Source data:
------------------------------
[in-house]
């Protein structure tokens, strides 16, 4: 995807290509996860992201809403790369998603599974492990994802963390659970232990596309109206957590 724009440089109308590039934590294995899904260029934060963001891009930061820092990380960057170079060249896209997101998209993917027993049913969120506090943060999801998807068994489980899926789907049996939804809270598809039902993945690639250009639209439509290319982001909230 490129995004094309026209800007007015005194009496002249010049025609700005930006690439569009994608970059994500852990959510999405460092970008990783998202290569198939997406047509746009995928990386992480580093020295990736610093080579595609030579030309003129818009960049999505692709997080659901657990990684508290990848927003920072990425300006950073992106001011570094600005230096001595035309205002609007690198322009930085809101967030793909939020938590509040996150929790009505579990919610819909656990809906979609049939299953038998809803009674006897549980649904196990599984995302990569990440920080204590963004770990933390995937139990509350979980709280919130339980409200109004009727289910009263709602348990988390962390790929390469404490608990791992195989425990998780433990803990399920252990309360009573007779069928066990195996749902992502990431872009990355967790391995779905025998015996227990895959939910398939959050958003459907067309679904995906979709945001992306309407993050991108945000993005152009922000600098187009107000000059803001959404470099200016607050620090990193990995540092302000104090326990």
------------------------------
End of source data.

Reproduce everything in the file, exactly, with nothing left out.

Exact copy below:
[in-house]
């Protein structure tokens, strides 16, 4: 995807290509996860992201809403790369998603599974492990994802963390659970232990596309109206957590 724009440089109308590039934590294995899904260029934060963001891009930061820092990380960057170079060249896209997101998209993917027993049913969120506090943060999801998807068994489980899926789907049996939804809270598809039902993945690639250009639209439509290319982001909230 490129995004094309026209800007007015005194009496002249010049025609700005930006690439569009994608970059994500852990959510999405460092970008990783998202290569198939997406047509746009995928990386992480580093020295990736610093080579595609030579030309003129818009960049999505692709997080659901657990990684508290990848927003920072990425300006950073992106001011570094600005230096001595035309205002609007690198322009930085809101967030793909939020938590509040996150929790009505579990919610819909656990809906979609049939299953038998809803009674006897549980649904196990599984995302990569990440920080204590963004770990933390995937139990509350979980709280919130339980409200109004009727289910009263709602348990988390962390790929390469404490608990791992195989425990998780433990803990399920252990309360009573007779069928066990195996749902992502990431872009990355967790391995779905025998015996227990895959939910398939959050958003459907067309679904995906979709945001992306309407993050991108945000993005152009922000600098187009107000000059803001959404470099200016607050620090990193990995540092302000104090326990």